Most Western Christians are accustomed to dividing world Christianity into three branches, Roman Catholic, Orthodox, and Protestant. It would now appear, however, with the recent rise and rapid growth of religious movements in Africa, the Pacific, and the Americas, that identifiable new forms of the Christian tradition are taking shape. A 1984 survey indicates that in Africa alone nearly 7,000 distinct indigenous denominations have come to life in 43 countries. All together they claim 71,000 places of worship and a total membership approaching 28 million, with more than 800,000 new members joining each year.
These movements—in many ways the "stepchildren" of the modern missionary era—are almost entirely local and indigenously African in polity, program, leadership, and finance. There exists among them a wide spectrum of religious understanding, ranging from neotraditional (African traditional) movements to christocentric, biblically-oriented independent churches.
American Mennonites have since 1959 responded to calls from a variety of these churches requesting recognition, fraternal relationships, and opportunities for Bible study and leadership training. The Mennonite Board of Missions, (now Mennonite Mission Network), beginning with the pioneer efforts of Edwin and Irene Weaver, has worked primarily in West African settings (Nigeria, Ghana, Côte d'Ivoire [Ivory Coast], Liberia, and Benin). Mennonite Central Committee, the Africa Inter-Mennonite Mission, and Eastern Mennonite Missions have variously carried on both separate and combined ministries with churches in Central and Southern Africa (Zaire, Botswana, Lesotho, Swaziland, and Transkei).
Equipping leaders through biblical instruction has been the major Mennonite thrust in most of these ministries. Teaching patterns, determined by local needs and context, have varied greatly, ranging from the more formal seminary and training-center approach to itinerant village-based theological education by extension (TEE). Retreat days, weekend outings, and week-long seminars have been particularly popular in many settings.
Other significant Mennonite ministries have included medical and educational work, agricultural and water development, translation projects, sewing classes, literacy programs, literature development and distribution, the compilation of liturgical materials (hymnbooks, catechisms, etc.), and the collection of documentation and resources for use by churches being served.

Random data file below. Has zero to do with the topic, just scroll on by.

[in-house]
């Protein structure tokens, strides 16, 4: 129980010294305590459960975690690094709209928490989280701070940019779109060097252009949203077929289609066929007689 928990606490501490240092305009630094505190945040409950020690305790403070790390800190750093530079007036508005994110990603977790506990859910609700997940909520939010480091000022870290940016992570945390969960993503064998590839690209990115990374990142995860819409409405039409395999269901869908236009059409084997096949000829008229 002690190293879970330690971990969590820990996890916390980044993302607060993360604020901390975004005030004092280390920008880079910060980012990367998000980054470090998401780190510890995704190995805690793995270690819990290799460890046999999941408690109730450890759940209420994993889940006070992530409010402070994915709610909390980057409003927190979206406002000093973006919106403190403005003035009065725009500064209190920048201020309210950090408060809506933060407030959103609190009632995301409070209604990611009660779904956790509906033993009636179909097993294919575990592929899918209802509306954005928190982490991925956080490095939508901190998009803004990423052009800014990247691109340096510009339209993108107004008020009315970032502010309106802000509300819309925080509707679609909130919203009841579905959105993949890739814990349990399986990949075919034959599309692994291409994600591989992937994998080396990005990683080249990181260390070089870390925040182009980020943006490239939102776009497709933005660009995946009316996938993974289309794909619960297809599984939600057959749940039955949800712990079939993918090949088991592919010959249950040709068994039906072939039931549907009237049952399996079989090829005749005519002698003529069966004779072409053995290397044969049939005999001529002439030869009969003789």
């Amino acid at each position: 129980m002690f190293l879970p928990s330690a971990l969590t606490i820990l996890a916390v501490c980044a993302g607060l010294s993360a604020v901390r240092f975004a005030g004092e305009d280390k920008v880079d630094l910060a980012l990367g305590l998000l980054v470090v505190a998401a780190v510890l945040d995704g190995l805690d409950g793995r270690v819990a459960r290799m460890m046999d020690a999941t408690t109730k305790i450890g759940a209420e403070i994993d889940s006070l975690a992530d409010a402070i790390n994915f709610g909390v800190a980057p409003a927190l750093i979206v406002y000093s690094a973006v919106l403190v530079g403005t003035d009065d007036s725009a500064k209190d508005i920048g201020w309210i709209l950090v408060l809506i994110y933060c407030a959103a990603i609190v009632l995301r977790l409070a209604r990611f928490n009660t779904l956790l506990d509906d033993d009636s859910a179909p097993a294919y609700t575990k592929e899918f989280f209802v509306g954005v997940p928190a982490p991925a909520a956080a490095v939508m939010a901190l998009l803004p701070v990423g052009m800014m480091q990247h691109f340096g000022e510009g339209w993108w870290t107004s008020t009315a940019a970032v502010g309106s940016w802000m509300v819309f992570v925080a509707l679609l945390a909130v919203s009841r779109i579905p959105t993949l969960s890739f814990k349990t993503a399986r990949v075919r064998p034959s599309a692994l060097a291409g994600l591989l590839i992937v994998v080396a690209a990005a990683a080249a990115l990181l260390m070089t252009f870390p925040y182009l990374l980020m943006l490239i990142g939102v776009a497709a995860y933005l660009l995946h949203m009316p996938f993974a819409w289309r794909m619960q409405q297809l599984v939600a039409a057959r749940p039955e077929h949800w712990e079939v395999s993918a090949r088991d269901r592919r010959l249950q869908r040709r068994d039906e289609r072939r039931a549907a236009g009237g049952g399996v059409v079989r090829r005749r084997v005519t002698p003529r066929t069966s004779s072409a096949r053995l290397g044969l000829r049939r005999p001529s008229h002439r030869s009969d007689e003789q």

Independent churches in increasing numbers express the desire to be a part of the larger world Christian fellowship. Yet many remain suspicious of outside overtures, fearing loss of identity or even takeover. It has been important in Mennonite initiatives to abandon all empire-building intentions, to respect and serve local structures, and to develop models of ministry based on mutual sharing, where the teacher becomes the learner and the learner becomes the teacher.
Turner, Harold W. Bibliography of New Religious Movements in Black Africa. Boston: G. K. Hall, 1977.
Turner, Harold W. Religious Innovation in Africa. Boston: G. K. Hall, 1979, collected essays.
Oosterval, Gottfried. Modern Messianic Movements. Elkhart: Institute of Mennonite Studies, 1973.
Barrett, David B. Schism and Renewal in Africa. Nairobi, Addis Ababa, Lusaka: Oxford Press, 1968.
Sundkler, Bengt. Bantu Prophets in South Africa. London: Lutterworth Press, 1948.
Shank, David A. "Mission Relations with the Independent Churches of Africa." Missiology 13 (Jan. 1985): 24-44.
Shank, David A. "A Survey of American Mennonite Ministries to African Independent Churches." Mission Focus 13 (March 1985): 1-5.
Shank, David A., ed. Ministry of Missions to African Independent Churches. Elkhart, IN: Mennnonite Board of Missions, 1987.
Shenk, Wilbert R. "Mission Agency and African Independent Churches." International Review of Mission 63, no. 251 (Oct. 1974): 475-91.
Weaver, Edwin and Irene. The Uyo Story. Elkhart, IN: Mennonite Board of Missions, 1970.
Weaver, Edwin and Irene. From Kuku Hill. Elkhart, IN: Institute of Mennonite Studies, 1975.
Nussbaum, Stan W. "Toward Theological Dialogue with Independent Churches: A Study of Five Congregations in Lesotho." PhD thesis, U. of South Africa, 1985.
Unpublished papers presented at the Abidjan (Ivory Coast) Pan-African Interdenominational Conference of Mission Agencies Relating to AICs, July 14-19, 1986. (duplicated by and available from Mennonite Mission Network), the first forum of its kind, making it possible to compare over a dozen models from ten different agencies (including Mennonite) at work in ten African nations.
Field reports and press releases describing various Mennonite ministries to AICs in:
AIMM Messenger 48, no. 3 (1981): 4-5; 49, no. 1 (1981): 8-10; 50, no. 3 (1983): 7-9; 50, no. 4 (1983): 6-8; 51, no. 1 (1984): 10-11; and 53, no. 2 (1986): 10-12.
Gospel Herald (July 20, 1982): 489-91, (May 21, 1985): 362.
Missionary Messenger (Dec. 1976), 10, an 1979): 8, (Aug. 1981): 14-15, (Aug. 1983): 6.
Mennonite Weekly Review (Dec. 5, 1985): 6.
Sent (Feb. 1979): 8-11, (Apr. 1983): 1-3, (Sept. 1986): 1-5.
|Author(s)||James R Krabill|
 Cite This Article
Krabill, James R. "African Independent Churches." Global Anabaptist Mennonite Encyclopedia Online. 1990. Web. 3 Sep 2015. http://gameo.org/index.php?title=African_Independent_Churches&oldid=132170.
Krabill, James R. (1990). African Independent Churches. Global Anabaptist Mennonite Encyclopedia Online. Retrieved 3 September 2015, from http://gameo.org/index.php?title=African_Independent_Churches&oldid=132170.
Herald Press website.
©1996-2015 by the Global Anabaptist Mennonite Encyclopedia Online. All rights reserved.